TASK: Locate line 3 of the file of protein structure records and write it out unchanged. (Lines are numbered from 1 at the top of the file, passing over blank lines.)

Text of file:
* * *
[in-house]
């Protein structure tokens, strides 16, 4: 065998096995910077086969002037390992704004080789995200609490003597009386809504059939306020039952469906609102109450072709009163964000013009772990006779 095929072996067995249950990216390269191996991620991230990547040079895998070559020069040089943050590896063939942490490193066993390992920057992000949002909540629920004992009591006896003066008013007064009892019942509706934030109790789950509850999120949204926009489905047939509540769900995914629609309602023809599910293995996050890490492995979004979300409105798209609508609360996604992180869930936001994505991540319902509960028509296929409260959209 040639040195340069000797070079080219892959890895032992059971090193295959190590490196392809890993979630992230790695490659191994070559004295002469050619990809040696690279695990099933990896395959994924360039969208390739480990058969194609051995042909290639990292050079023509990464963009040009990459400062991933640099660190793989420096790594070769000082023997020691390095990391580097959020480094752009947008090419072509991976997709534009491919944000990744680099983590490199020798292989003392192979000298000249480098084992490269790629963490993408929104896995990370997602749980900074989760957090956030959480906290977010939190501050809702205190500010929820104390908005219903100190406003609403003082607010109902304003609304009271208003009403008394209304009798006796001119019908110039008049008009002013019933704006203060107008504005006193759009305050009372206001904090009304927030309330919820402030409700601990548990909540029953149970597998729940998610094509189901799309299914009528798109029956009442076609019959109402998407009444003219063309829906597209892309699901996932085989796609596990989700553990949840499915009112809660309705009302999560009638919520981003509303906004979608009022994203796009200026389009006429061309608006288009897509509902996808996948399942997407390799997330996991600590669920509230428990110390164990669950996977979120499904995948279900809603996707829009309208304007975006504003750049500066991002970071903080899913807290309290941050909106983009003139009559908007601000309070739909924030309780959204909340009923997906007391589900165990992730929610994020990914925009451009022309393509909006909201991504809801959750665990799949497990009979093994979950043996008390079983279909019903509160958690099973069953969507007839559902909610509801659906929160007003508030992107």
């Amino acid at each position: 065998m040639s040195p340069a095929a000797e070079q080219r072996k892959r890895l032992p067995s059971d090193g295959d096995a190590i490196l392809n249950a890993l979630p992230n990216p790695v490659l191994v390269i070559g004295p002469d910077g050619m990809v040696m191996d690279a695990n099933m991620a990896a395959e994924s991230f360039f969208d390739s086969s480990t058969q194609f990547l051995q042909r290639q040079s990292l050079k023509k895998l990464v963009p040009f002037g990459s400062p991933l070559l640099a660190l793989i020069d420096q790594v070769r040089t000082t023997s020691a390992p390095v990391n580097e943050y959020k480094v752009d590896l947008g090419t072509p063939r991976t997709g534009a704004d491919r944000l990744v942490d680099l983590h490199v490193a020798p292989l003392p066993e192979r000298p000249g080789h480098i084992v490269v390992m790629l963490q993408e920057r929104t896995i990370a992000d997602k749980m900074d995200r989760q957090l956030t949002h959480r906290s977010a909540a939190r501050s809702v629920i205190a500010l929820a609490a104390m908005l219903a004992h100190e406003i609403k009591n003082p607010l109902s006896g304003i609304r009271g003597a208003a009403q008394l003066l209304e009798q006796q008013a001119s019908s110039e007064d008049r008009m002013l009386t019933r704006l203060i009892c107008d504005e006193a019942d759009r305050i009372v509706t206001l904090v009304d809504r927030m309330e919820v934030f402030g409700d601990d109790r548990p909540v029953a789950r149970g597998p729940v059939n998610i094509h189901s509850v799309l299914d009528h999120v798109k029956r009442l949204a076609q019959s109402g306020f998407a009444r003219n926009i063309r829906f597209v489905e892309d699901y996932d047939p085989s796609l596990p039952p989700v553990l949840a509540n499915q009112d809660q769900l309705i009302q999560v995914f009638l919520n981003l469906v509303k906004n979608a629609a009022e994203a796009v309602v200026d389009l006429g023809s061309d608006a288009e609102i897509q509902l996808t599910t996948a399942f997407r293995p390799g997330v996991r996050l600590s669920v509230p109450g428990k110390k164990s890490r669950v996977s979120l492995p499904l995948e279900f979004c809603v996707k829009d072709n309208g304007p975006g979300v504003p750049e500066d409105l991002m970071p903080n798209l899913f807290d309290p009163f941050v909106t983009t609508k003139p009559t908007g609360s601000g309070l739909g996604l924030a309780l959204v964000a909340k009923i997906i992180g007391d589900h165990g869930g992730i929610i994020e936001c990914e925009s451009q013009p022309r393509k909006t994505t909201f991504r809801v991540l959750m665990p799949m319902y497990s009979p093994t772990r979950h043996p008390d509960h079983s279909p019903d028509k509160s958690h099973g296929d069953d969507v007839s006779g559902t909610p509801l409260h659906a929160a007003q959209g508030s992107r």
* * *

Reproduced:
């Amino acid at each position: 065998m040639s040195p340069a095929a000797e070079q080219r072996k892959r890895l032992p067995s059971d090193g295959d096995a190590i490196l392809n249950a890993l979630p992230n990216p790695v490659l191994v390269i070559g004295p002469d910077g050619m990809v040696m191996d690279a695990n099933m991620a990896a395959e994924s991230f360039f969208d390739s086969s480990t058969q194609f990547l051995q042909r290639q040079s990292l050079k023509k895998l990464v963009p040009f002037g990459s400062p991933l070559l640099a660190l793989i020069d420096q790594v070769r040089t000082t023997s020691a390992p390095v990391n580097e943050y959020k480094v752009d590896l947008g090419t072509p063939r991976t997709g534009a704004d491919r944000l990744v942490d680099l983590h490199v490193a020798p292989l003392p066993e192979r000298p000249g080789h480098i084992v490269v390992m790629l963490q993408e920057r929104t896995i990370a992000d997602k749980m900074d995200r989760q957090l956030t949002h959480r906290s977010a909540a939190r501050s809702v629920i205190a500010l929820a609490a104390m908005l219903a004992h100190e406003i609403k009591n003082p607010l109902s006896g304003i609304r009271g003597a208003a009403q008394l003066l209304e009798q006796q008013a001119s019908s110039e007064d008049r008009m002013l009386t019933r704006l203060i009892c107008d504005e006193a019942d759009r305050i009372v509706t206001l904090v009304d809504r927030m309330e919820v934030f402030g409700d601990d109790r548990p909540v029953a789950r149970g597998p729940v059939n998610i094509h189901s509850v799309l299914d009528h999120v798109k029956r009442l949204a076609q019959s109402g306020f998407a009444r003219n926009i063309r829906f597209v489905e892309d699901y996932d047939p085989s796609l596990p039952p989700v553990l949840a509540n499915q009112d809660q769900l309705i009302q999560v995914f009638l919520n981003l469906v509303k906004n979608a629609a009022e994203a796009v309602v200026d389009l006429g023809s061309d608006a288009e609102i897509q509902l996808t599910t996948a399942f997407r293995p390799g997330v996991r996050l600590s669920v509230p109450g428990k110390k164990s890490r669950v996977s979120l492995p499904l995948e279900f979004c809603v996707k829009d072709n309208g304007p975006g979300v504003p750049e500066d409105l991002m970071p903080n798209l899913f807290d309290p009163f941050v909106t983009t609508k003139p009559t908007g609360s601000g309070l739909g996604l924030a309780l959204v964000a909340k009923i997906i992180g007391d589900h165990g869930g992730i929610i994020e936001c990914e925009s451009q013009p022309r393509k909006t994505t909201f991504r809801v991540l959750m665990p799949m319902y497990s009979p093994t772990r979950h043996p008390d509960h079983s279909p019903d028509k509160s958690h099973g296929d069953d969507v007839s006779g559902t909610p509801l409260h659906a929160a007003q959209g508030s992107r």